Wednesday, September 17, 2008

New X-Men: "Murder at the Mansion" (#140-141)

After the amazing prelude issue, “Murder at the Mansion” proper begins in issue #140. This storyline is kind of a mixed bag for me, there’s some great character bits along the way, but the main murder mystery is a dud. We never find out the reason the murder happened, and the murder victim is back alive in the end. The story works best if you view Emma’s death as a metaphorical representation of Jean’s range, and the story as the process of her recognizing that Emma may actually have valid feelings for Scott. But, what the hell does Bishop have to do with all that!?

I mentioned in an earlier review that I don’t mind the random cameos in this run because I’m familiar with pretty much all the X-Men characters. I know who Bishop is, but at the same time, I think it’s kind of a mistake to bring him in. Part of it was probably about crossing over with Claremont’s X-Treme X-Men, which was in a kind of war of influence with Morrison’s X-Men at the time. This was his homage/shot at Claremont, and while it probably worked during the monthly publication, Bishop’s appearance seems to come out of nowhere here. That’s one of the major problems with writing for the monthly vs. writing for the trade today. Back in the 80s during the original Claremont run, he had total control over the entire line and could make crossovers seamless, now the X-Men are so fractured, trying to connect to what’s going on in the overall world makes the collected story feel incomplete.

If I was to get the chance to run the X-line, what I’d do is turn it into a weekly series, kind of like Spider-Man now, and have it be a huge, sprawling epic with many different individual subplots. Basically, instead of having ‘spinoff’ books, you’d have one mothership, with all the characters filtering in and out from week to week. I liked reading the books during the ‘Messiah Complex’ crossover, when there was something new out every week, but with a few exceptions, I don’t like getting only 22 pages of story ever month. That’s why I’d rather pick up the X-books in trade, if I buy them at all now. Mike Carey’s stuff had its moments, but nothing now feels as important as Morrison’s run on the title did.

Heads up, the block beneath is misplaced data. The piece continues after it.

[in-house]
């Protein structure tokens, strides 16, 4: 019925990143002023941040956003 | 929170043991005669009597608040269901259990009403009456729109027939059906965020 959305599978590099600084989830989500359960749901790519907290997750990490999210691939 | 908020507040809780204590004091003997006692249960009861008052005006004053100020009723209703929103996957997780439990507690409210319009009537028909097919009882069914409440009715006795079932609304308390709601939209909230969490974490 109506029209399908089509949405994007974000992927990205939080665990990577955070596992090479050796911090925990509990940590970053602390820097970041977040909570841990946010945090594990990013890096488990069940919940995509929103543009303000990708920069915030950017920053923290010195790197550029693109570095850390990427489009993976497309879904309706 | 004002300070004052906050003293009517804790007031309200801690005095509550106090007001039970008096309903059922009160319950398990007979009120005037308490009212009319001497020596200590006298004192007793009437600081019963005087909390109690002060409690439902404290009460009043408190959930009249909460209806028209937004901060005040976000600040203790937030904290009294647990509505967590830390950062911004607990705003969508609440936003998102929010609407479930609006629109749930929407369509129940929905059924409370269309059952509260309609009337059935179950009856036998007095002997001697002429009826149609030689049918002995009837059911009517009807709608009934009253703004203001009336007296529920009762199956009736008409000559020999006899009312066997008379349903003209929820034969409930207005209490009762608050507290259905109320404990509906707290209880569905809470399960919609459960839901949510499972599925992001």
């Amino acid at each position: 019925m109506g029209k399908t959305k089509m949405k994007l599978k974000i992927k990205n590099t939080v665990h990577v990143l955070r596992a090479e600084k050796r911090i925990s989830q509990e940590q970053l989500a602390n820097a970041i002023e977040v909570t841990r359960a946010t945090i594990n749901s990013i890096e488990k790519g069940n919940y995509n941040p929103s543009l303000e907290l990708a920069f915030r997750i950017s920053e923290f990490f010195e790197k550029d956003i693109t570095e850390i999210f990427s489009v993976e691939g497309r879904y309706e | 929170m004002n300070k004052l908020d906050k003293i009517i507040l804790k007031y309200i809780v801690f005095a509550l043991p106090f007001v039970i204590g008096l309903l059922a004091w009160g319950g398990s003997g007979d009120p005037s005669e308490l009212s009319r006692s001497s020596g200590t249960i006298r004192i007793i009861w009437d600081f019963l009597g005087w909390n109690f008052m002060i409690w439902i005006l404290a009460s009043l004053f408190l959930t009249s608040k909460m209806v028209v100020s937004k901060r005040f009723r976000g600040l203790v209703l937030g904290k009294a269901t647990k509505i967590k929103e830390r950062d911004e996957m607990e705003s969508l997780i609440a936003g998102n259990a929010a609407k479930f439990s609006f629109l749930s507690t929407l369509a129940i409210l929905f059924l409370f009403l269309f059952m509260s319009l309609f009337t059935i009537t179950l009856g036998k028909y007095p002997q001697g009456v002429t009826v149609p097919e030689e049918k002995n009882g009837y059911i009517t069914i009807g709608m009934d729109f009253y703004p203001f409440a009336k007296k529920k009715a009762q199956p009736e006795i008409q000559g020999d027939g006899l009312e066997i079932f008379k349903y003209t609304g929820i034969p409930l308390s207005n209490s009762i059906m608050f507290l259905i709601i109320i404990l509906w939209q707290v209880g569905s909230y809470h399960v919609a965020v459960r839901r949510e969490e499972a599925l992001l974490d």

There’s a lot of wheel spinning as they investigate the murder, some good scenes in there, but nothing particularly important. Things don’t get great again until near the end of issue #141 when Jean embodies the Phoenix Force and looks at Emma’s consciousness. In #139, Jean used the Phoenix Force was a way to indulge her human jealousies, her personal anger. Here, she seems to have transcended humanity entirely, exactly what Emma said she was doing. Jean at this point has become something so much more than human, she recognizes that maybe she doesn’t need Scott anymore, and can’t be with him like he needs her to be. Jean has learned to harness the Phoenix force and using it, she can make things better. I love the way Jiminez draws her here, his Jean is the definitive Jean for me, at least of Morrison’s run.

The critical moment is when Jean realizes that Emma really does love Scott, and that Scott needs her. They can give each other something more than she can give him, and here, she empowers Emma to pursue Scott. This scene is echoed in “Here Comes Tomorrow,” where she once again gives Scott the go-ahead to be with Emma and move on after she’s transcended to another plane.

In practical narrative terms, Jean dies at the end of the run, but in reality, she becomes something more. Her ‘death’ is merely the end of her human existence and a passage into the white hot room, or the supercontext. Like Quentin Quire, she burns too hot for this world and has to become part of something new.

Things end with a lot of ambiguity, Esme walks away and teases a secret foe with in, setting up the forthcoming Xorn/Magneto revelation. This isn’t the high point of the run, but I’ve got such affection for the characters, and Jiminez’s art, that it works. Even throwaway moments, like the Special Class’s “Professor Sex in the toilet with the lawnmower” gag work, and keep the story fun in spite of some fundamental problems.

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